We use plastics in every part of our lives, from single-use plastics, such as bags, bottles and straws, to our babies’ toys to our nylon clothes to our paint. Plastic particles and plastic microbeads are used in our shampoo, toothpaste, soap and millions of other products, all of which contain different kinds of tiny particles of plastic, all of which come off in our bodies, our mouths, our scalp and our skin as we use them. And plastic use is on the rise, more than 10 percent a year, while industry titans build more and more profitable plastic factories with high-priced fossil fuels.

Plastics everywhere was bad enough, but now multiple studies have found that 94 percent of our drinking water and 93 percent of sampled bottled water worldwide are full of plastic particles and chemicals, including BPA, heavy metals, phthalates, pesticides, PCBs and other chemicals, many of which are linked in animal studies as well as some human studies to cancer, premature puberty, reduced immunity, birth defects, endocrine disruption, insulin resistance and other major diseases.

And we have no idea, and neither does the FDA, EPA, or any other federal agency, whether this lethal cocktail, which binds together with other toxins, is having an even more profound impact on our health and that of our kids. What we get now from those agencies is “conflicting findings” and “uncertainties” about the potential impact of plastics-related chemicals. What we do know is that governments only test or analyze the impacts of individual chemicals to determine the levels of potentially life-threatening exposure, making it impossible to figure out the combined total load of chemicals from plastics our babies can safely absorb.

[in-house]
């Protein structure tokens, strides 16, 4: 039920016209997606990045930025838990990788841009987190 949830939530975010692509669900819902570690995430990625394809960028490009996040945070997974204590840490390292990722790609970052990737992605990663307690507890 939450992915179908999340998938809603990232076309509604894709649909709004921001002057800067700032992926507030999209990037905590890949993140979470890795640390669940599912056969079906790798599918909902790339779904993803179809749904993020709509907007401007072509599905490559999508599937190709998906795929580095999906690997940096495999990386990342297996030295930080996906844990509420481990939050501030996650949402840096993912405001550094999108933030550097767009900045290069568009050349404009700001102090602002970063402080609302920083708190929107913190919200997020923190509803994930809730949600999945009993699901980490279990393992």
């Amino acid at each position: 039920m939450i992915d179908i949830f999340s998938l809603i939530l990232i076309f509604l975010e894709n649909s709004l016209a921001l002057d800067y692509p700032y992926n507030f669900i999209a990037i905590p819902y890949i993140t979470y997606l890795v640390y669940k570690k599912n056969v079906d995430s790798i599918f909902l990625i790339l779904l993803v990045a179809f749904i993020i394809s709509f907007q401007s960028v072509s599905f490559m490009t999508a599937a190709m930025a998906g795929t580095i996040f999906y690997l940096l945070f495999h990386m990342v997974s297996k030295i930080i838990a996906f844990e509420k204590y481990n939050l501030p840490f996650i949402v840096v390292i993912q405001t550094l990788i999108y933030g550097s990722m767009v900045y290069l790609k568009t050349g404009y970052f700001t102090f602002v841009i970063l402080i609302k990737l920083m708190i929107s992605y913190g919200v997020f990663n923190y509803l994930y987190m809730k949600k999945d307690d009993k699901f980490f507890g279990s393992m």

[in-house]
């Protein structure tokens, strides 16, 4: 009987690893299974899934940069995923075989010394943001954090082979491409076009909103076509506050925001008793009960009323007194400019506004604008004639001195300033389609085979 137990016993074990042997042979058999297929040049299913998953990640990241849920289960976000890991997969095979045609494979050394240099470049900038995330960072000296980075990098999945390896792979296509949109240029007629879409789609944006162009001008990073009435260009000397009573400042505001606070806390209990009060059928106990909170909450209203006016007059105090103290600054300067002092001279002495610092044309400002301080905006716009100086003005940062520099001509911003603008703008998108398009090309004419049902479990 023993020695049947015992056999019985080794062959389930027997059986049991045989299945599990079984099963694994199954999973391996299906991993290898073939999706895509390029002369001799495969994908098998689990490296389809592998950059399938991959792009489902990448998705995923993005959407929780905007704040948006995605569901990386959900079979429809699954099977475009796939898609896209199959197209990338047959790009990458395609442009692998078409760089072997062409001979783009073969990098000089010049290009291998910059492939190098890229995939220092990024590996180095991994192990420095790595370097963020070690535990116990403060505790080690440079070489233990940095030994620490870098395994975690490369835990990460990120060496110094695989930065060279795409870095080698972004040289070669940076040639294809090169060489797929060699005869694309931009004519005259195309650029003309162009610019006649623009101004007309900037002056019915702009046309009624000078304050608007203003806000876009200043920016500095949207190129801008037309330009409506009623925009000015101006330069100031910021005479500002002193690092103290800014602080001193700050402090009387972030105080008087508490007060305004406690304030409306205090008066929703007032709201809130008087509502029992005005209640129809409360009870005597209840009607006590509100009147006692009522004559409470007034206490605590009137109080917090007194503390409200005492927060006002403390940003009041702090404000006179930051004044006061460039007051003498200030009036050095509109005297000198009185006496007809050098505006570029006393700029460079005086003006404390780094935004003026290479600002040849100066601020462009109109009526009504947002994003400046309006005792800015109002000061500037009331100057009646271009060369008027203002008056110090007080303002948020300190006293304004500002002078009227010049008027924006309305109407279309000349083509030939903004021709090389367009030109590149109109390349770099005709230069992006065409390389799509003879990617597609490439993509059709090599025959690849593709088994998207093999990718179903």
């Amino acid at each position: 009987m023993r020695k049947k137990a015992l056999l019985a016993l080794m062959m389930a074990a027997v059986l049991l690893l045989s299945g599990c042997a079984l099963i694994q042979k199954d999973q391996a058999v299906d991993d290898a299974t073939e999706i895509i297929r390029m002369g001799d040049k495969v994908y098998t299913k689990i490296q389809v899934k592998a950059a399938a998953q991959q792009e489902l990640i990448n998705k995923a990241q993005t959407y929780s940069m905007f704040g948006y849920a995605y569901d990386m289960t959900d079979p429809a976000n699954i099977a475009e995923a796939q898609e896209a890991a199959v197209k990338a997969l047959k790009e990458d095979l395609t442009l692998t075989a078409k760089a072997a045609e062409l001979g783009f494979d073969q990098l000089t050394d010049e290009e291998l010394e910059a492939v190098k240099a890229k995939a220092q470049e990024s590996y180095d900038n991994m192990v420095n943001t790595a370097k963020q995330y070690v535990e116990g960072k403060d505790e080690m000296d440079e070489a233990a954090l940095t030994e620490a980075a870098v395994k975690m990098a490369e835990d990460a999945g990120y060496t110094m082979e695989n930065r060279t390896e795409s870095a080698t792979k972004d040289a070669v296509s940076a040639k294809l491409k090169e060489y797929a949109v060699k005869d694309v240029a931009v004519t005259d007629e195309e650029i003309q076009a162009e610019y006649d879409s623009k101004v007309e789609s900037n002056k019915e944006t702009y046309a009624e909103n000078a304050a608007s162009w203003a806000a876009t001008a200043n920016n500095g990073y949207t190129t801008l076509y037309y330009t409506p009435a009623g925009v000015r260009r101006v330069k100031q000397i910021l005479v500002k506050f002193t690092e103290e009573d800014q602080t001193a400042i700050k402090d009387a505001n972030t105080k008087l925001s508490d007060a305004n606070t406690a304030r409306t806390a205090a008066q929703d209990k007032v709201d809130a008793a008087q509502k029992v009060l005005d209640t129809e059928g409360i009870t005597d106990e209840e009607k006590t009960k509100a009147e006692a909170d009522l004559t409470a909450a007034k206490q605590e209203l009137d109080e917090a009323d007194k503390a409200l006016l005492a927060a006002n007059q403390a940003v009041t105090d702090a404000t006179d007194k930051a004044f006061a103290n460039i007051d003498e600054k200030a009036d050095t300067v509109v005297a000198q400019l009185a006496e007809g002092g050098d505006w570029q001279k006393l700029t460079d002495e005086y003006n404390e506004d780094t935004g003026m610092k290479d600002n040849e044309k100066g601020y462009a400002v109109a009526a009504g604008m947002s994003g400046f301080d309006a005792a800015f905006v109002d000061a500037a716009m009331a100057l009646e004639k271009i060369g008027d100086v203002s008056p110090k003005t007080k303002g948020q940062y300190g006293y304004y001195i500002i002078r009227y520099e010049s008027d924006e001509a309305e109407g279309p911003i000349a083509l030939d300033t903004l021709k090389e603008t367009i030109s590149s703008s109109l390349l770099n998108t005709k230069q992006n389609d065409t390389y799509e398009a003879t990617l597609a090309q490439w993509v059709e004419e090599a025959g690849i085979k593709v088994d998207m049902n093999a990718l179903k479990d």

We, the general public, have unleashed this problem on ourselves without understanding the impacts that fossil-fuel based plastics were having on our environment or our health. Half a century of this “uncontrolled experiment” is fast becoming as serious a problem as climate change, because no corner of the Earth, no animal, no body of water, no human, is immune from its impacts.

The plastics industry, and our fast food industry that relies on single-use plastics, along with others, perhaps taking a page from Big Tobacco, have assured us that everything is perfectly fine. Yet many countries are banning BPA, phthalates and other chemicals from plastics in some plastic products, and even industry is scouring around for suitable alternatives to fossil fuel-based plastics, although so far many “biodegradable” plastics aren’t living up to their reputation.

What’s the alternative for us, the consumers and multi-decade guinea pigs, while we wait? Getting rid of single-use plastics, using less plastic and getting involved in local legislation and regulation to reduce and recycle plastics is a good start. In the meantime, some countries and some U.S. states are wising up to the problem and the plastics lobby. An international treaty on plastics is under consideration, but that may be a decade away.

In the meantime, we know for sure that our plastic bottles, sippy cups and the water in them are spiked with chemically laced plastic micro-particles that should not be there.

KATHLEEN ROGERS, President, Earth Day Network